Well, it seemed like a good idea at the time — back when you were all in the pub, swapping tales of bravado over ales. But, apparently, there’s a big difference between challenging your fellow thieves to a treasure-filled race through Nictotraxian’s castle versus scrambling, stomping, and literally running for your life from a highly perturbed dragon. (Maybe you shouldn’t have called her “Nicky.”)
Welcome to the world of Clank!, from Renegade Game Studios, where artifacts are the goal, the dragon just wants some sleep, and both riches and danger lurk in every passage. Let’s sneak past the dragon and grab what you need to know about this game.
~ It’s a Deck Builder ~
At its heart, Clank! uses a classic deck-building mechanic. Everybody starts with an identical 10-card deck that gives you some boot icons for movement and skill points for buying new cards.
You add new cards to your deck by purchasing them either from the reserve area or the dungeon row. Reserve cards are improved versions of the basic cards in your deck, with features like more boots, buying power, or swords for fighting monsters. Cards in the dungeon row give you even bigger bonuses or they offer the opportunity to defeat a monster and gain a special benefit.
~ It’s a Board Game ~
Although the cards drive the game, they’re only half of the story. Clank! also relies on a double-sided game board where the real action takes place.
Since the game’s storyline depicts a classic dungeon delve, exploring the board is a very linear process: go down a corridor, look through a room, then explore another corridor. You can’t skip randomly around the place; you have to deal with what’s in front of you.
That sets up fun tension between your deck, the available new cards, and the game board. For example, a truly awesome card might be available for purchase in the dungeon row, but because of your board position, you really need a couple of those reserve cards that give you extra boot icons for movement. But, someone else might buy that cool card before your next turn. But you REALLY need the boots! And you can’t afford to buy them both! Argh!
~ Pick Your Goals ~
The combination of board movement and deck-building makes you choose a strategy and plan your approach. The game puts tons of options out there, so you need to focus on a goal or you’ll spend the game wandering aimlessly and ultimately getting eaten by something. Ew!
In order to win, you need an artifact from the dragon’s treasure. It doesn’t matter which artifact you grab as long as you get one. The first artifact is only five moves from the entrance, but it’s also worth a lot fewer points than the ones buried deeper in the caverns. That’s why you need to pick a plan and make it work.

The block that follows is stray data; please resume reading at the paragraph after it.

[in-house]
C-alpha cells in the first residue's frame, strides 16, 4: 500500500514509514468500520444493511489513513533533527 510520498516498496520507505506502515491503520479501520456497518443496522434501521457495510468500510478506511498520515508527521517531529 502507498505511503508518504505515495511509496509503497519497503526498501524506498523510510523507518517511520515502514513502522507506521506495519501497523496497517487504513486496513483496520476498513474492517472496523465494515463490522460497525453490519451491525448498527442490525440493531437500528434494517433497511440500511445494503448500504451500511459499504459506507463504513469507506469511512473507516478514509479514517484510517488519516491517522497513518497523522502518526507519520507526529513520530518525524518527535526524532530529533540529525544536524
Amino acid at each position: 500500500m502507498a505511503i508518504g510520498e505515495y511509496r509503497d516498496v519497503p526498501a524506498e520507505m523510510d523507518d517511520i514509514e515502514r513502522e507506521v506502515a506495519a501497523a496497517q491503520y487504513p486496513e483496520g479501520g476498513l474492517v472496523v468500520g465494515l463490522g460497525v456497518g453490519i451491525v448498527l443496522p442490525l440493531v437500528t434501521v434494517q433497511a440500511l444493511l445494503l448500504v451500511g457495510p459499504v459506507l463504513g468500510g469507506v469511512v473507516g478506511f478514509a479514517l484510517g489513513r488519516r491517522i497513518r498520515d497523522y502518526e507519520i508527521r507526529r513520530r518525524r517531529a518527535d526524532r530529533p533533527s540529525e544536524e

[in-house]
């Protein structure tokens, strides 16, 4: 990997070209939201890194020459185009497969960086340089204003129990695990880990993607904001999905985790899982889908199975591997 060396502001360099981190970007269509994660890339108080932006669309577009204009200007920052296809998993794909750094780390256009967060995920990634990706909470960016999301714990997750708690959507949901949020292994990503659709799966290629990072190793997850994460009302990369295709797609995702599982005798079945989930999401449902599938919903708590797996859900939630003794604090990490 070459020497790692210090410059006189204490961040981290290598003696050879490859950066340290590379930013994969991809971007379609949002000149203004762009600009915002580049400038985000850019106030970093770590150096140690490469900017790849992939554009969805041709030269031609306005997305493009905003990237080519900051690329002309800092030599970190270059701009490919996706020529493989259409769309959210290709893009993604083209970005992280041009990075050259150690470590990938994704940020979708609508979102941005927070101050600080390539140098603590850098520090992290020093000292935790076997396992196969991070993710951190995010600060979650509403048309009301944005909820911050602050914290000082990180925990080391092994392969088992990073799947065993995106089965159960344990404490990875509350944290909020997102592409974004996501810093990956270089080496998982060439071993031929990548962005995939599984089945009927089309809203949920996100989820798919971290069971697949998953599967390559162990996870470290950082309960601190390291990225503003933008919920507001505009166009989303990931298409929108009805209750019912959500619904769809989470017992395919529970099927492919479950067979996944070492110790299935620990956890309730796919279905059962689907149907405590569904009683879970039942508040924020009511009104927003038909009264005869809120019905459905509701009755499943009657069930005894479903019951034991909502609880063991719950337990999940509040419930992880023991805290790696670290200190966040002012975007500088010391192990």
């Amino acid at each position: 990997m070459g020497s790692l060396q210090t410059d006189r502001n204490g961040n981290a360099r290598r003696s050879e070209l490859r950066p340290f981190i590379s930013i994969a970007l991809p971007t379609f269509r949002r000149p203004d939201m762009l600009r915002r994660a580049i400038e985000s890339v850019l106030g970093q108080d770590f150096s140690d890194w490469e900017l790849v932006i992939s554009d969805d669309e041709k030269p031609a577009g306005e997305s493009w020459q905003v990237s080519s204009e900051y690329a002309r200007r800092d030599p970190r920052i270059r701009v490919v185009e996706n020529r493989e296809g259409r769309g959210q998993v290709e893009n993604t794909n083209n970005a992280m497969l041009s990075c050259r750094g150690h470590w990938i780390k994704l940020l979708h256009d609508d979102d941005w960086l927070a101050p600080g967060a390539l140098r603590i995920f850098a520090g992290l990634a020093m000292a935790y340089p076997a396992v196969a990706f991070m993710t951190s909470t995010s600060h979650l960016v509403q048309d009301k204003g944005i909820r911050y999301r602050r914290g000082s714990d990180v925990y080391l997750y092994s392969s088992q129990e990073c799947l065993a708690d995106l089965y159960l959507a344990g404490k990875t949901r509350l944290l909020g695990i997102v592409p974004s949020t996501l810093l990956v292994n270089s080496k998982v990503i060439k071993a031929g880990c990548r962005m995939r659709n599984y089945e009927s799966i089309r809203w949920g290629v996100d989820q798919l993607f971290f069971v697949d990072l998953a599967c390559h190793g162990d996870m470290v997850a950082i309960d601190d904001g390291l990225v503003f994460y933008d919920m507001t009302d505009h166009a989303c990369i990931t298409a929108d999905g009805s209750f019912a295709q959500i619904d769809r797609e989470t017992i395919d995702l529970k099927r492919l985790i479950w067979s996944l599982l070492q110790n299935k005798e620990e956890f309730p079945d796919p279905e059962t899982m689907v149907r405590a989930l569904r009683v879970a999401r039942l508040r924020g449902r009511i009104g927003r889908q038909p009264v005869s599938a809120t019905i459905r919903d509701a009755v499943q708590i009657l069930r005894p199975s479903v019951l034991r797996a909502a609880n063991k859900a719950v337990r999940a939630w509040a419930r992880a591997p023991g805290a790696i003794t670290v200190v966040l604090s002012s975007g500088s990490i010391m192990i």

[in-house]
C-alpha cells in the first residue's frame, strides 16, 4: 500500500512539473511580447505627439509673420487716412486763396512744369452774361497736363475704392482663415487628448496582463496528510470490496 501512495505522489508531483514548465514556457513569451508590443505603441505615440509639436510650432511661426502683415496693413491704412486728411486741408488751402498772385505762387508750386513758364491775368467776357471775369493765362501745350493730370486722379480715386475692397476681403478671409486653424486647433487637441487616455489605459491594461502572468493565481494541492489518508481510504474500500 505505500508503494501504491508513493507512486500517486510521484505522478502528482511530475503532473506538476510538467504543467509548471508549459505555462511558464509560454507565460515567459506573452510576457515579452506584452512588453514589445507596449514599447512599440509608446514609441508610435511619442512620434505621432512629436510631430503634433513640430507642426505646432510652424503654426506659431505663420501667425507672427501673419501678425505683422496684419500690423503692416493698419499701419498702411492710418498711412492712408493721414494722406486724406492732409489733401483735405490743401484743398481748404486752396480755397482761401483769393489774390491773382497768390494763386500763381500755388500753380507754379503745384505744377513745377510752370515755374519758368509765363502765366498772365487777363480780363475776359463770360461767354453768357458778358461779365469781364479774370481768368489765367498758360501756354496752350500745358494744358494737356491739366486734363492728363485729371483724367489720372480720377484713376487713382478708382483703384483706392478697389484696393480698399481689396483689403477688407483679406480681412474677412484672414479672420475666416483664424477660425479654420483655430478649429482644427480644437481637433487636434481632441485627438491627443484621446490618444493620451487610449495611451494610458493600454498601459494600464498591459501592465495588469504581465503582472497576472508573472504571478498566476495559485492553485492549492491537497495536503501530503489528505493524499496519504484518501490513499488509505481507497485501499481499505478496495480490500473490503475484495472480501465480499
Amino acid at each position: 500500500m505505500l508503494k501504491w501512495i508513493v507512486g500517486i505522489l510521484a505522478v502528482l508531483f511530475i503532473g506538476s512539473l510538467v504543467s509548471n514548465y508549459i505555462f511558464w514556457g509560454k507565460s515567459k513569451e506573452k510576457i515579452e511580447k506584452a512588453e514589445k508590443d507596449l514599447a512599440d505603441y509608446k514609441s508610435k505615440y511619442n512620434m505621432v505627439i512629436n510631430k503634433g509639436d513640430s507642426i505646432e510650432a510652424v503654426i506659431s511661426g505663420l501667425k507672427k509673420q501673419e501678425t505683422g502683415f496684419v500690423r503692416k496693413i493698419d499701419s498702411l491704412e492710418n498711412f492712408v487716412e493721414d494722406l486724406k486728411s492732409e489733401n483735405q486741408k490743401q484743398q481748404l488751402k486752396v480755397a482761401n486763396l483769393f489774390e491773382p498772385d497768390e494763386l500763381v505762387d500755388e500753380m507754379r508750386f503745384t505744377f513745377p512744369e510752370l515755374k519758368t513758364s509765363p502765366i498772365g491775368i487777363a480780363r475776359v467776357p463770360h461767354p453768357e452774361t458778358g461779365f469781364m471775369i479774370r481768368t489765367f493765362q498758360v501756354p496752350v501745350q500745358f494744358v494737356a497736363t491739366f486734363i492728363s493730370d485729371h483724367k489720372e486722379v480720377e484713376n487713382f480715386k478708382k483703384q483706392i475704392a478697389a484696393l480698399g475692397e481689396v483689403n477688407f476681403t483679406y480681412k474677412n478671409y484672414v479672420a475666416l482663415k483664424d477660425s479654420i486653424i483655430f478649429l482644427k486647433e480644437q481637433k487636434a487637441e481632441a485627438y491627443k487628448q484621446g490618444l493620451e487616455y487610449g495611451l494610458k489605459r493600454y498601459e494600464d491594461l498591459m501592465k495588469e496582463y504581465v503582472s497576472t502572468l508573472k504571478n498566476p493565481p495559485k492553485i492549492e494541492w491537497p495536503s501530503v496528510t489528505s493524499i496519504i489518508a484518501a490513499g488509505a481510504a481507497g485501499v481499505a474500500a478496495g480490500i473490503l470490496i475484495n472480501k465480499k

As a sneaky thief, you know that noise is bad. And, carrying all kinds of golden goodies, you know that making noise is inevitable. That’s where the game’s name comes into play.
The noise you make is called “clank.” The game represents that noise with cubes for each player that go onto the clank board space. The clank cubes introduce a push-your-luck element to the game. The more noise you make, the more you risk getting injured when the dragon attacks.
~ Living is Optional ~
When cards in the dungeon row trigger a dragon attack, the cubes get mixed into the dragon bag. Players then draw out a certain number of cubes depending on how angry the dragon is. If your color cube comes out, then you get an injury. Take enough injuries and you’re knocked out. Healing is available at several board spaces and through certain card combinations, but technically you don’t need to be conscious to win the game.
If you get an artifact and make it out of the dungeon depths before getting knocked out, then the friendly townsfolk will haul you out to safety. If you get knocked out in the depths of the dungeon, then the friendly monsters haul you to the kitchen.
~ Verdict ~
Even though other deck-building games (such as Trains from AEG) use a similar hybrid card game/board game mechanic, Clank! puts the pieces together in a unique and very entertaining way.
The mechanics of the game balance each other very well. The flavor text on the cards adds the right touch of humor and entertaining backstory elements, so your gaming group can recount fanciful tales of when Janet found the MonkeyBot 3000 and almost died because the silly thing clanked so much.
Like all deck-building games, you spend a lot of time shuffling your cards, so think about investing in some sleeves — at least inexpensive, basic “penny sleeves” — to protect your cards and make the game last longer.